“Everything dies baby that’s a fact/ But maybe everything that dies someday comes back”
-Bruce Springsteen, “Atlantic City”
For investors with exposure to gold, today is one of those days when the markets seem a lot like an Atlantic City casino, and the house is winning.
At press time, the spectacular fall of gold was weighing heavy again on the Toronto Stock Exchange. If you didn’t catch the headlines, a cursory glance at the exchange’s heaviest traders would suffice. Names such as B2Gold (down 10.4%), Barrick (down 10.37%) and New Gold (down 15.78%). were leading the way down.
The recent selloff in gold is now reaching historic proportions, and making headlines around the world. Today’s 7% drop, when tacked on to Friday’s 5% dip, represents the worst two days for gold in thirty years. This is not something investors in the yellow metal are very used to of late. For more than a decade, gold has enjoyed an unprecedented run as investors flocked to the metal, believing it to be a hedge against various political, economic and currency crises.
This, of course, affects Canadians more than most because the TSX is more heavily weighted with gold companies than most any other exchange in the world. Gold has been for rising so high for so long that many have forgotten the most fundamental tenet of the markets: they’re cyclical.
But it’s not like no one noticed this coming. Some of the most respected voices on the street have been warning of this day for at least two years.
Economist Nouriel Roubini says gold is not doing well because it isn’t an asset that performs well in today’s prevailing environment, one in which inflation is less of concern that it has been in the past, and the instability that was the European debt crisis has faded.
In a recent interview, Roubini wondered aloud: “What’s the return on gold? Just the price appreciation. It doesn’t have any dividend or coupon, gold. It is just the price appreciation that drives it and unless you have an extreme event like inflation or a global collapse gold is not going to do well..”.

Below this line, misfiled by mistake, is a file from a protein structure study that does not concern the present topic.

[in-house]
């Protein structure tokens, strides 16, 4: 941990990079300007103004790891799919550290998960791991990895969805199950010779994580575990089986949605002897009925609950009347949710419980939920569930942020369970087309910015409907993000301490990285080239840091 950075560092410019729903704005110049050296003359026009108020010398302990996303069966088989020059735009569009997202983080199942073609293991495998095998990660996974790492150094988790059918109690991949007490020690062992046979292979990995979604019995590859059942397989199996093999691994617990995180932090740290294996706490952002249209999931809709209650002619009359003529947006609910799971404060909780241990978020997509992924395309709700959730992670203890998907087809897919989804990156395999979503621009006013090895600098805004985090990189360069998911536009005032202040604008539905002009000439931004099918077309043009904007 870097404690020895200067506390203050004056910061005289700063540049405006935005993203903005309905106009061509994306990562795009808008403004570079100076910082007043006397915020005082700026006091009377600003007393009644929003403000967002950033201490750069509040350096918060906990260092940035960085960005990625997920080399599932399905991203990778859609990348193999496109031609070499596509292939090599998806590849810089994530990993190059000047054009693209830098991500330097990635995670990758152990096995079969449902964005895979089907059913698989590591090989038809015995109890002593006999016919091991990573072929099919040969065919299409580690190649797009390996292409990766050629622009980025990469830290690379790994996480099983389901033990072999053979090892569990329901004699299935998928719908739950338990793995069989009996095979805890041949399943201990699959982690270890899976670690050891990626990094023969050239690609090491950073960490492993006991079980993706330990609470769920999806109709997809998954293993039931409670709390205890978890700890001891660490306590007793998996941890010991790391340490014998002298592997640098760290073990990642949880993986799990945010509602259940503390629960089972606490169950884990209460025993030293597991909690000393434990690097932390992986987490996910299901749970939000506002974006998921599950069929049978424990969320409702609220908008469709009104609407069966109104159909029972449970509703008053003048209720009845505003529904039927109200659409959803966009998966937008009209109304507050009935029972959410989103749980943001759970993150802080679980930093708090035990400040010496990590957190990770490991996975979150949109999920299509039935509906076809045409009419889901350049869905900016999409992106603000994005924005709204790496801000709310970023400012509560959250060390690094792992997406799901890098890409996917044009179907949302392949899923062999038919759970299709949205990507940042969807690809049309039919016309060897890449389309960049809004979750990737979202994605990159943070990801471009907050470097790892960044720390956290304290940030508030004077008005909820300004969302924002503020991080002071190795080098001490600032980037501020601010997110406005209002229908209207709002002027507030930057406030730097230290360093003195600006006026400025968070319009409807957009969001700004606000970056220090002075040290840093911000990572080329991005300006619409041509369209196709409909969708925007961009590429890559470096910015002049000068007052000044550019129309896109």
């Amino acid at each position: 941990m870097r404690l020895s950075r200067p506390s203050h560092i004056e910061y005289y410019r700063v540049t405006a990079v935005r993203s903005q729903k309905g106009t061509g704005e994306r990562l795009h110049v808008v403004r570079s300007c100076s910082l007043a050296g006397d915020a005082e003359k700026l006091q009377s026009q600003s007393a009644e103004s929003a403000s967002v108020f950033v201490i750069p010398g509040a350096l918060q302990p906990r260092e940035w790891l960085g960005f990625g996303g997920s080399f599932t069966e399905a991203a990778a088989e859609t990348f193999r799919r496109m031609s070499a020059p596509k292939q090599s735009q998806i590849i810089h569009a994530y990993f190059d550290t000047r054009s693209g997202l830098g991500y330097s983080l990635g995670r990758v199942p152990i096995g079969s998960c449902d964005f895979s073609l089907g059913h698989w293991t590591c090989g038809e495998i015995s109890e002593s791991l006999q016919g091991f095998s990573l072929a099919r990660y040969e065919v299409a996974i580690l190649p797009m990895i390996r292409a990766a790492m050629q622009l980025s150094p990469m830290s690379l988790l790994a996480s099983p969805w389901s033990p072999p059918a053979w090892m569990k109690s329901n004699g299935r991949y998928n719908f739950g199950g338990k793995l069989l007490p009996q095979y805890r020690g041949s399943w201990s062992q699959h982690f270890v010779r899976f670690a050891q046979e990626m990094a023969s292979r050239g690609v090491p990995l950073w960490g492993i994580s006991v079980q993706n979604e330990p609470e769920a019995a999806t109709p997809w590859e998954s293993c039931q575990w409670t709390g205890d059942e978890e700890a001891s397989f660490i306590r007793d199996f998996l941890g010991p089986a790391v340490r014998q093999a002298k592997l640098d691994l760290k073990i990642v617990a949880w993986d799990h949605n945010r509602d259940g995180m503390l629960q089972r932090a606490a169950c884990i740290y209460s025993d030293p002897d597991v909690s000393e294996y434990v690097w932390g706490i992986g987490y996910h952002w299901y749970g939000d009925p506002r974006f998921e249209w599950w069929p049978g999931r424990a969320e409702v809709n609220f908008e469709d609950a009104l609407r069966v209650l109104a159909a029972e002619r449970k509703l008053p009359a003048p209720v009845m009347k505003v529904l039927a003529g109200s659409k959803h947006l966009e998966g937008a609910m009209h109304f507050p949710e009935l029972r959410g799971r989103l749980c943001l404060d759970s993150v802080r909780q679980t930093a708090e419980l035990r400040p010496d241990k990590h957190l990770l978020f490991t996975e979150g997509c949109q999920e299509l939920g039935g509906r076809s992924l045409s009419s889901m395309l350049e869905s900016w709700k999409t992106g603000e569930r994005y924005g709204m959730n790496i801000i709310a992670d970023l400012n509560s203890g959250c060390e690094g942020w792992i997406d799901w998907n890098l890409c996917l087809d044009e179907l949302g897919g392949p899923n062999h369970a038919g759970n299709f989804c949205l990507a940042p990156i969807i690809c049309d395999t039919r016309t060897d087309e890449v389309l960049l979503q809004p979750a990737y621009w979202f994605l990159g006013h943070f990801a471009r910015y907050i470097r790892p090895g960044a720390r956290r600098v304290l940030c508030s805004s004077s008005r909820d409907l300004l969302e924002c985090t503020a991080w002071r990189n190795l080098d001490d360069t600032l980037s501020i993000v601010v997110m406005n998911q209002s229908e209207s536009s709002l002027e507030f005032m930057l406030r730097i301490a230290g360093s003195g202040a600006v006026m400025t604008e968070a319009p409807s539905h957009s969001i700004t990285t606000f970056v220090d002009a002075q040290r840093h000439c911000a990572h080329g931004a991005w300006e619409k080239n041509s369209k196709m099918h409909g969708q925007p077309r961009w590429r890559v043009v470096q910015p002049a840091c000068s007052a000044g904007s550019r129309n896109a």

Roubini’s words echo those of Warren Buffett. But the “Oracle of Omaha” has even more disdain for gold than Roubini. Buffett, in 2011’s annual letter to investors in Berkshire Hathaway’s annual report offered his now famous view of gold’s appreciation.
“This type of investment requires an expanding pool of buyers, who, in turn, are enticed because they believe the buying pool will expand still further. Owners are not inspired by what the asset itself can produce – it will remain lifeless forever – but rather by the belief that others will desire it even more avidly in the future.
The major asset in this category is gold, currently a huge favorite of investors who fear almost all other assets, especially paper money (of whose value, as noted, they are right to be fearful). Gold, however, has two significant shortcomings, being neither of much use nor procreative. True, gold has some industrial and decorative utility, but the demand for these purposes is both limited and incapable of soaking up new production. Meanwhile, if you own one ounce of gold for an eternity, you will still own one ounce at its end.
What motivates most gold purchasers is their belief that the ranks of the fearful will grow. During the past decade that belief has proved correct. Beyond that, the rising price has on its own generated additional buying enthusiasm, attracting purchasers who see the rise as validating an investment thesis. As “bandwagon” investors join any party, they create their own truth – for a while.”
So has the music has finally stopped on gold? That will be a matter of much debate in the coming weeks. But on the TSX, things are already changing. The exchange’s top performing sector in 2012? Technology.
“During 2012, the technology sector experienced a resurgence in Canada.” said the exchange in a January press release. The top 35 technology issuers, ranked by market capitalization at December 31, 2012, had an average share price appreciation of 31% in 2012. More than half of these companies saw their share price increase by over 20% and only seven saw their share price decrease in 2012.”
If you follow the Canadian tech sector closely, however, you will realize there is one problem: a full sector rotation -investors raising the white flag on resources and piling into tech- is probably unlikely, because there are so few listings. And no rational tech supporter thinks we are quickly headed back to the days of 1999-2000, when the tech sector accounted for 41% of the value of the entire exchange. But the other extreme, a tech sector that last June accounted for just 1.6% of the value of the TSX, looks equally untenable.